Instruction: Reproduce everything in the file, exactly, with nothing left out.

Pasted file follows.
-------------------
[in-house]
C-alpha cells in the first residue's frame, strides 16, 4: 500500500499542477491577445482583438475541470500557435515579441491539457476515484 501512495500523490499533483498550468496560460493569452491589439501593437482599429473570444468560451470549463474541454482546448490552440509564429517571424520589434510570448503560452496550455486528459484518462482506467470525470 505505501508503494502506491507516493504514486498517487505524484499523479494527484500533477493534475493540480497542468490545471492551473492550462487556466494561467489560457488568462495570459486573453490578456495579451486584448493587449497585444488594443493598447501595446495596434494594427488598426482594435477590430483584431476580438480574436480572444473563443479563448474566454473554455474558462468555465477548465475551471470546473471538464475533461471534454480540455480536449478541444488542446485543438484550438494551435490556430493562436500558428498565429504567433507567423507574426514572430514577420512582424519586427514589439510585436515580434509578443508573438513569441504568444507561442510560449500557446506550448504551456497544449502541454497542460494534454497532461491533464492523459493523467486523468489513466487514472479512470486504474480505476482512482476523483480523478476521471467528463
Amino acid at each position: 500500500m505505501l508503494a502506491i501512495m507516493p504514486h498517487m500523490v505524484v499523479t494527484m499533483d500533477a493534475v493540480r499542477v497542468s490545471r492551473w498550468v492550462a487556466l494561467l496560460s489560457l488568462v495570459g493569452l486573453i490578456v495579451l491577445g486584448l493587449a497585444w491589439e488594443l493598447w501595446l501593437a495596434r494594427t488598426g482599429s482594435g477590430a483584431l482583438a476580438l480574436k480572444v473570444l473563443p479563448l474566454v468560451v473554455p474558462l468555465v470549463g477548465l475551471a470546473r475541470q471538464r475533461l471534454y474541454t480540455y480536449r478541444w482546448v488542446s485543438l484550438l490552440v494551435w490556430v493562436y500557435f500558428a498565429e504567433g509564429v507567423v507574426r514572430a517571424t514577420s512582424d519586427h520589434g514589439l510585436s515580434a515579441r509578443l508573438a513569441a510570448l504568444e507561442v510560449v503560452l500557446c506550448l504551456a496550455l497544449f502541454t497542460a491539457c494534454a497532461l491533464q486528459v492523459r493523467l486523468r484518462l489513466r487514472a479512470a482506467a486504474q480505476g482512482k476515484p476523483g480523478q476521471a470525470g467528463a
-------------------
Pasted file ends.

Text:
[in-house]
C-alpha cells in the first residue's frame, strides 16, 4: 500500500499542477491577445482583438475541470500557435515579441491539457476515484 501512495500523490499533483498550468496560460493569452491589439501593437482599429473570444468560451470549463474541454482546448490552440509564429517571424520589434510570448503560452496550455486528459484518462482506467470525470 505505501508503494502506491507516493504514486498517487505524484499523479494527484500533477493534475493540480497542468490545471492551473492550462487556466494561467489560457488568462495570459486573453490578456495579451486584448493587449497585444488594443493598447501595446495596434494594427488598426482594435477590430483584431476580438480574436480572444473563443479563448474566454473554455474558462468555465477548465475551471470546473471538464475533461471534454480540455480536449478541444488542446485543438484550438494551435490556430493562436500558428498565429504567433507567423507574426514572430514577420512582424519586427514589439510585436515580434509578443508573438513569441504568444507561442510560449500557446506550448504551456497544449502541454497542460494534454497532461491533464492523459493523467486523468489513466487514472479512470486504474480505476482512482476523483480523478476521471467528463
Amino acid at each position: 500500500m505505501l508503494a502506491i501512495m507516493p504514486h498517487m500523490v505524484v499523479t494527484m499533483d500533477a493534475v493540480r499542477v497542468s490545471r492551473w498550468v492550462a487556466l494561467l496560460s489560457l488568462v495570459g493569452l486573453i490578456v495579451l491577445g486584448l493587449a497585444w491589439e488594443l493598447w501595446l501593437a495596434r494594427t488598426g482599429s482594435g477590430a483584431l482583438a476580438l480574436k480572444v473570444l473563443p479563448l474566454v468560451v473554455p474558462l468555465v470549463g477548465l475551471a470546473r475541470q471538464r475533461l471534454y474541454t480540455y480536449r478541444w482546448v488542446s485543438l484550438l490552440v494551435w490556430v493562436y500557435f500558428a498565429e504567433g509564429v507567423v507574426r514572430a517571424t514577420s512582424d519586427h520589434g514589439l510585436s515580434a515579441r509578443l508573438a513569441a510570448l504568444e507561442v510560449v503560452l500557446c506550448l504551456a496550455l497544449f502541454t497542460a491539457c494534454a497532461l491533464q486528459v492523459r493523467l486523468r484518462l489513466r487514472a479512470a482506467a486504474q480505476g482512482k476515484p476523483g480523478q476521471a470525470g467528463a